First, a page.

Last year, the University of Denver men’s lacrosse team became the first school West of the Appalachians to capture an NCAA Division I championship in the sport—a feat that underscored the program’s recent ascent into the college lacrosse elite.
This spring, the defending NCAA champions continue to impress, as the Pioneers are 13–2 and set to host Towson on Sunday at Peter Barton Stadium in the first round of the 2016 NCAA tournament. (Air Force is also representing Colorado in the tournament, as the Falcons won the Southern Conference in their first year in the league and take on No. 3 Notre Dame on Saturday.)
Even though DU was upset by Marquette in the Big East championship last week—a defeat that snapped the Pioneers’ NCAA-best 22-game home winning streak—the team is still in good position to make a run through the tournament to a second consecutive title. But beyond that, the Pioneers lacrosse squad—much like the DU hockey team, which made a Frozen Four run this winter—has an opportunity to prove that there’s been a discernable power shift in the sport, from the East to the West.
DU’s continued progression can be attributed to the influx of talent on its roster—this season, Connor Cannizzaro (44 goals), Zach Miller (21 goals), and homegrown player Jack Bobzien (22 goals, 2012 Arapahoe High School graduate) have paced the Pioneers offensively. But it’s the coaching of Bill Tierney, who claims an NCAA-record seven national titles and took over at DU in 2009 following nearly three decades as head coach at Princeton, that’s helped shape the team’s success. The Levittown, New York, native has amassed an eye-popping 97–26 overall record (a .788 winning percentage) in six-plus seasons with the Pioneers and is 41–17 all-time in NCAA tournament play.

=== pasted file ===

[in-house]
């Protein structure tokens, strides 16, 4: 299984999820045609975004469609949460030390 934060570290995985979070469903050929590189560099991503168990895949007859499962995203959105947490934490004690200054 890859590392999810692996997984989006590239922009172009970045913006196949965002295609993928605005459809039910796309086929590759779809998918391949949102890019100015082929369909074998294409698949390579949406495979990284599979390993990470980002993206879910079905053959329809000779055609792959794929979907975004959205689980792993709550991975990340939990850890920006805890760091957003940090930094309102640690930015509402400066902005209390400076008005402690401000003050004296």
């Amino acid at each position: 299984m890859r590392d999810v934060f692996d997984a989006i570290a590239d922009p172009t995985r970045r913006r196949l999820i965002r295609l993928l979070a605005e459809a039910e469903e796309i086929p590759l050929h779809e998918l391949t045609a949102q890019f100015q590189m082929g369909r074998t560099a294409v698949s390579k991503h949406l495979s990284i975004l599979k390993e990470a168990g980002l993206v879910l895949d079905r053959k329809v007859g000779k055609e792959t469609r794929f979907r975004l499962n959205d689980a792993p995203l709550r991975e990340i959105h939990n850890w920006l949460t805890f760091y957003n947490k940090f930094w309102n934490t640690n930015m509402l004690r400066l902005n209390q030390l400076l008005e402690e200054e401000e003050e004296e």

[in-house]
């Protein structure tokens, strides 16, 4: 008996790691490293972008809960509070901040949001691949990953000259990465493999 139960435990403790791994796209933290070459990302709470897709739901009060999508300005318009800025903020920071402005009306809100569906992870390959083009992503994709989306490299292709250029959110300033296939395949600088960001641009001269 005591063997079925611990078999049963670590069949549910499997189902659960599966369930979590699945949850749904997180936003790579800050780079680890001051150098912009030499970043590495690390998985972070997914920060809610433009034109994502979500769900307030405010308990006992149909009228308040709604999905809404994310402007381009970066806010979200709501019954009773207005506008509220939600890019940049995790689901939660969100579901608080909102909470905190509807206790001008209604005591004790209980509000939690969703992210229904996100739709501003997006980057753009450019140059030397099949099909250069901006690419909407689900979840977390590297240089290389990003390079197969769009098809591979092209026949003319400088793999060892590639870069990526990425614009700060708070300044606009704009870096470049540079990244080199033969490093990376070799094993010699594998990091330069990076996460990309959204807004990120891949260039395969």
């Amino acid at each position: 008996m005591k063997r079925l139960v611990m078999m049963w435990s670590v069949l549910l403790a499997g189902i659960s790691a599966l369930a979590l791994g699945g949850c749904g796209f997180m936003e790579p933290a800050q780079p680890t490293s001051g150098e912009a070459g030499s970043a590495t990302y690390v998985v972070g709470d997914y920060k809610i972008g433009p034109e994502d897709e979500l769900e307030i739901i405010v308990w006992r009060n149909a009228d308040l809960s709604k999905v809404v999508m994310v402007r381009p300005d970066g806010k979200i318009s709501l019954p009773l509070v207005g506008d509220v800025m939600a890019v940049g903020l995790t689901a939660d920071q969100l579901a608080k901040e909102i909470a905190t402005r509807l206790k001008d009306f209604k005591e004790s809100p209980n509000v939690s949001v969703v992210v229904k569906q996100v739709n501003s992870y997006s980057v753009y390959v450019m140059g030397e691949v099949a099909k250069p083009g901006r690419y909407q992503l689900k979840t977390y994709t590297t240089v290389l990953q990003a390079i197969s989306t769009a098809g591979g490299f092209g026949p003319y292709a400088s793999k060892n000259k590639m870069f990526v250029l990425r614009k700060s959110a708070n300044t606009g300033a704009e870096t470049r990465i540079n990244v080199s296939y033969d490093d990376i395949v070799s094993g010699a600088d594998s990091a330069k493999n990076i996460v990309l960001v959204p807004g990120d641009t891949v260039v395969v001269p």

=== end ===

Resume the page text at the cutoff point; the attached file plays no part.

Tierney’s prowess has proved to be the turning point between DU being a solid lacrosse program and an unexpected championship program. He’s built a squad with immense talent, both from the national and local levels (DU boasts a dozen Colorado players on its roster this year). Plus, he’s the only coach to win a national title at two schools. He is, by all definitions, a lacrosse legend, and it’d be naive to underestimate the significance he brings to the program in terms of both coaching and recruiting.
But what will it take for the Pioneers to repeat a title win in a tournament that’s stacked with the likes of No. 1 Maryland and No. 3 Notre Dame? The answer lies in the team’s business-like attitude. The No. 2 seed is the highest position the Pioneers have ever earned in the tournament (they were the No. 4 seed last season), but after an upsetting loss to Marquette, expect the Pioneers to enter the tournament with a take-no-prisoners attitude.
Should the Pioneers win the title, it wouldn’t just be for the university or the state of Colorado—Tierney & Co. would be making another strong statement about the state of lacrosse in the Western U.S.